Hong Kong airline Cathay Pacific has blamed fierce competition as it reported a loss in the first half of the year.
The airline said it lost 2.1bn Hong Kong dollars in the six months to June, compared with a HK353m profit from the previous year.
It said revenue was nearly flat at HK45.9bn.
Chairman John Slosar said: "It was a challenging first half. The performance of our core airlines was disappointing."
The company also operates Asia-focused regional carrier Cathay Dragon.
Mr Slosar said the biggest factor was strong competition from rivals such as budget carriers around Asia and airlines based in mainland China, like China Southern and China Eastern, which have been flooding the market with passenger seats on key routes.
Fuel, the airline's single biggest expense, also ate into earnings because of both rising oil prices and historic contracts which locked in fuel bills at higher levels than today.
Another factor was the strengthening dollar, which raises costs for visitors to the city and cuts into profits earned in other currencies after they are converted back to the Hong Kong dollar, which is pegged to the US dollar.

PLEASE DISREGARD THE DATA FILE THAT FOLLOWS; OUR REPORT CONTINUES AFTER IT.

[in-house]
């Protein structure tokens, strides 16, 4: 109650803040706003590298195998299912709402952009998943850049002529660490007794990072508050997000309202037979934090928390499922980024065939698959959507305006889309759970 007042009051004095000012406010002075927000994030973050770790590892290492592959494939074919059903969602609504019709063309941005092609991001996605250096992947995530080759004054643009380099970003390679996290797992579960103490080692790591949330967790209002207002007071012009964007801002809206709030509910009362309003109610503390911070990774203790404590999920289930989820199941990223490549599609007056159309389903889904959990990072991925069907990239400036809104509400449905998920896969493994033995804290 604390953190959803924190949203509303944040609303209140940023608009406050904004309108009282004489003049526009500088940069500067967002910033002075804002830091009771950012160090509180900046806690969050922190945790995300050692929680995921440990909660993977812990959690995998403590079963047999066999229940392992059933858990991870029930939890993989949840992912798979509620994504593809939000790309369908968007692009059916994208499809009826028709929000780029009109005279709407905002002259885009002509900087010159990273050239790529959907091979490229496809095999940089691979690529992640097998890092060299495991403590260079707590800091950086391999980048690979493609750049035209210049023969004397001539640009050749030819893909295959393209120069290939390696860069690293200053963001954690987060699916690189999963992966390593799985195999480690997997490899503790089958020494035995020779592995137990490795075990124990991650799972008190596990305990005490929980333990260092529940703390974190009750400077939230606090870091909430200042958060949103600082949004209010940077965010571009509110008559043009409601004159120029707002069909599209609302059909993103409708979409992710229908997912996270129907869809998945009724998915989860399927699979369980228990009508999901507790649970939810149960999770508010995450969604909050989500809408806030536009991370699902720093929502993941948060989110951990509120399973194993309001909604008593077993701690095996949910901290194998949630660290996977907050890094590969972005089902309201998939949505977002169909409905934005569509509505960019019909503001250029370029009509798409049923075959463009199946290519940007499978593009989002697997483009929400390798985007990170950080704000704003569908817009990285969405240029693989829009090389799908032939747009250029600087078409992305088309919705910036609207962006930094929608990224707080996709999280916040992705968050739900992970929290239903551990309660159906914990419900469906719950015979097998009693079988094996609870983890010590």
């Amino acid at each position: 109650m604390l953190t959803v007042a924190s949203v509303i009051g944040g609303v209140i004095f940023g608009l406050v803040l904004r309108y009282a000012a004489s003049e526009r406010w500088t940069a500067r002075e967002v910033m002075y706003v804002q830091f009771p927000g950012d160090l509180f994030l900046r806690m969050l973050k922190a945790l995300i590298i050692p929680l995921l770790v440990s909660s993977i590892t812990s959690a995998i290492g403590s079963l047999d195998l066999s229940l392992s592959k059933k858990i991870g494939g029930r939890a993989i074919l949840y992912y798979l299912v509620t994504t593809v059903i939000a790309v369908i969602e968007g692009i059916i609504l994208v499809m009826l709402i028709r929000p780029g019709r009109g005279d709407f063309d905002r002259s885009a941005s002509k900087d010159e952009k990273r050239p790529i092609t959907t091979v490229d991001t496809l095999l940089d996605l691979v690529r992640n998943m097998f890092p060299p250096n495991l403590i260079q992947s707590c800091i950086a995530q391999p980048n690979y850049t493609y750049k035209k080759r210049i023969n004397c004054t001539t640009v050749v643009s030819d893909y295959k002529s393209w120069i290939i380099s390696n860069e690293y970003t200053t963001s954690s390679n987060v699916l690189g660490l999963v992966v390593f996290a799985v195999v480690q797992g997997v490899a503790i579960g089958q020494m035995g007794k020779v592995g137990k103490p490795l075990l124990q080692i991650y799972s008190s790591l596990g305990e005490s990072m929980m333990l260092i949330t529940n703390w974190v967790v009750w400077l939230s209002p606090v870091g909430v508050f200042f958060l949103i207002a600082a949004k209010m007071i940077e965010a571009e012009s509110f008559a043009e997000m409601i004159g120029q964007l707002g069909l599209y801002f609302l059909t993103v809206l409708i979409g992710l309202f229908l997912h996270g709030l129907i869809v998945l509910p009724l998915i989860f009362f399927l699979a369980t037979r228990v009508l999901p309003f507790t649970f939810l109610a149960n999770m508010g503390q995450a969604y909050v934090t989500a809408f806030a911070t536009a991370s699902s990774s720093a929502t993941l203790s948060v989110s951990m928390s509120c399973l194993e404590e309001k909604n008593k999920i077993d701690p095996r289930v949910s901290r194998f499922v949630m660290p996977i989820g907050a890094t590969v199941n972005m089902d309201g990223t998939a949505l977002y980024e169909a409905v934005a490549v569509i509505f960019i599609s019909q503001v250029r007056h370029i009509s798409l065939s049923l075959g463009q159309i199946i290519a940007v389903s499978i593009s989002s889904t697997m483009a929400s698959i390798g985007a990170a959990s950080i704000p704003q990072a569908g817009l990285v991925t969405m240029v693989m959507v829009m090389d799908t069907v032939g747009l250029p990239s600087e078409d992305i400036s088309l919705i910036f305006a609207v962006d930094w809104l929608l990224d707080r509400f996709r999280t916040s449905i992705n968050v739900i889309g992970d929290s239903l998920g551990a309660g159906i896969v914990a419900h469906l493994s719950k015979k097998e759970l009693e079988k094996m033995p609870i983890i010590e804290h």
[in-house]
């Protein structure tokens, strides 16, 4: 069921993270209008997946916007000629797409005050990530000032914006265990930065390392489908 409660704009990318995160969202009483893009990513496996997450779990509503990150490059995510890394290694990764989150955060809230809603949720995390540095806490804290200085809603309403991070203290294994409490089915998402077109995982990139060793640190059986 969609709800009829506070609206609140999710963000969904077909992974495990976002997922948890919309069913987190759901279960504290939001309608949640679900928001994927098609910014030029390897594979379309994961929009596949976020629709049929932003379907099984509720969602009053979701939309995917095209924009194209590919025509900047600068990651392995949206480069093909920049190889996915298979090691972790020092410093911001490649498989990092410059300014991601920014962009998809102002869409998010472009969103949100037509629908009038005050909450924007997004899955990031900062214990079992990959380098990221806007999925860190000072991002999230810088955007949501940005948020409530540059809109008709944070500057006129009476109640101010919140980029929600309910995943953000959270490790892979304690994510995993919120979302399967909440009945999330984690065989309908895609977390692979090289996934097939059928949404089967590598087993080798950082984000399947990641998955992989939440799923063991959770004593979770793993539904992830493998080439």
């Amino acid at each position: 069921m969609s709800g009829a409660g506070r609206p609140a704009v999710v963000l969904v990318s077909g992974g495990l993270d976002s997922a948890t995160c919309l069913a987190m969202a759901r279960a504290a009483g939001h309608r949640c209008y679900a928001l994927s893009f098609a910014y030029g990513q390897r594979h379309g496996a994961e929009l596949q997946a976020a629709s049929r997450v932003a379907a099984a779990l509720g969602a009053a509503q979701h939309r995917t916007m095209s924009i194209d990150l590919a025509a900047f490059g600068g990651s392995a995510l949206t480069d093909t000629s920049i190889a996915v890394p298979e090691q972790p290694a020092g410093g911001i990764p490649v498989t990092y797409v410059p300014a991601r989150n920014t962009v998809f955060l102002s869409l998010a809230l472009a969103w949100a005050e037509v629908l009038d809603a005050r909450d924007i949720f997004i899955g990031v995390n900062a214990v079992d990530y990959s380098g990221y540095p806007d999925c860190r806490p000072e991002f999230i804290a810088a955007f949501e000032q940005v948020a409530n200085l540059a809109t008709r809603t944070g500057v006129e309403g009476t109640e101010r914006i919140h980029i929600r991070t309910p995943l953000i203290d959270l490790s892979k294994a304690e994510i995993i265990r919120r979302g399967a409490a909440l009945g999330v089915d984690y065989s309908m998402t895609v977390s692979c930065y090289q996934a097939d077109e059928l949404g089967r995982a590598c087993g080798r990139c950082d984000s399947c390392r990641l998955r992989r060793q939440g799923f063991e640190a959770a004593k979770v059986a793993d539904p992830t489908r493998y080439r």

The latest numbers add to the financial woes at Cathay Pacific, Hong Kong's biggest carrier.
Earlier this year it announced it was embarking on sweeping lay-offs after posting a full-year loss of $74m for 2016, which was Cathay's first annual loss in nearly a decade.
The company is axing almost 600 jobs, including 190 managers, from its 16,500-strong workforce in its biggest round of cuts since 1998.
The cuts are part of a three-year corporate overhaul which the upmarket airline, founded in 1946, is carrying out as it aims to keep up with its rivals.